An equally avoidable substrate is large-grained gravel or pebbles. Fish waste and leftover food can easily fall between the cracks and pollute water quality. If you go with an option like this, you’ll have to vacuum the gravel of a 55+ gallon tank every day or two to keep things tidy. So, prepare to roll up your sleeves for regular, time-consuming work.
The best option for the bottom of your tank is to either use sand or leave it bare. Even larger grained sand, such as the pool filter variety, is small enough that any waste or leftover food will be easily visible sitting on top of it. A quick clean up during your regular water changes is enough to keep sand or bare bottom tanks neat and tidy.
- Poor Water Quality
Having poor water quality will lead to inevitable failure for any Discus tank. They can handle a moderate range of temperatures, acidity, and hardness, but steadiness is the key to success. Because they have a high bioload and shed mucus-like crazy, even in a species only tank, the water quality can change drastically from day to day. It’s common for Discus owners to think that they will be similar to more adaptable tropical species that only need a 25% water change once per week. In a large, bare tank, you might be able to get away with this, but likely not. Even if this is the case, you should still monitor your water parameters at least a few times per week and keep a close eye out for any strange behavior in your fish.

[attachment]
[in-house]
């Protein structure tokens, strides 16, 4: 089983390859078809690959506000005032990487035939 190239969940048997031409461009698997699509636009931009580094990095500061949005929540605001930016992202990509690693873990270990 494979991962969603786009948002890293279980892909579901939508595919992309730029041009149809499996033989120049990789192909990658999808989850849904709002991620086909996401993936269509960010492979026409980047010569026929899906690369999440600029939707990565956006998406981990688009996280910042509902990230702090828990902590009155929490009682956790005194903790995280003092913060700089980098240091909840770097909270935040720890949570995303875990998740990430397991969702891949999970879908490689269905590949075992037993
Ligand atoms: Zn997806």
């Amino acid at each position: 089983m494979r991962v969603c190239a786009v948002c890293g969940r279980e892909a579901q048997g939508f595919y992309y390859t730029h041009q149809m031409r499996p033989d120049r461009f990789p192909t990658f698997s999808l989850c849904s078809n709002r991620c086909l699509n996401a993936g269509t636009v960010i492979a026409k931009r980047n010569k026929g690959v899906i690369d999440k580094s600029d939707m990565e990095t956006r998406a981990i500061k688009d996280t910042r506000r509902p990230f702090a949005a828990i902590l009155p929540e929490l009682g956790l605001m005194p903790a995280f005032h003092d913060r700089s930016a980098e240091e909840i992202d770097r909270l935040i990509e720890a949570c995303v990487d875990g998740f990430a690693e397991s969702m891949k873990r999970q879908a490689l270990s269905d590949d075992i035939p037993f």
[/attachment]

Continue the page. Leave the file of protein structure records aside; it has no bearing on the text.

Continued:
- Taking bad advice
Advice and opinions on the proper care and maintenance for Discus fish are everywhere on the internet. Make sure your information comes from reliable resources. Ask questions from Discus owners. Don’t know any? Look up forums and message boards for aquarists or specifically for Discus keeping questions. If you’re looking for websites, make sure they are active and post regular content. The longer the site has been around, the better, so check the date on some of their other posts to make sure some are at least a few years old.
We hope this list of common mistakes among Discus owners has been helpful for you and your fish! Discus require a lot of work, but they are so gorgeous they remain a prevelant species for freshwater aquariums. Key rules of thumb are to do lots of research, keep your tank super clean, vary their diet, and have the proper number of Discus, tankmates, and size of the tank. Please let us know any questions or comments below!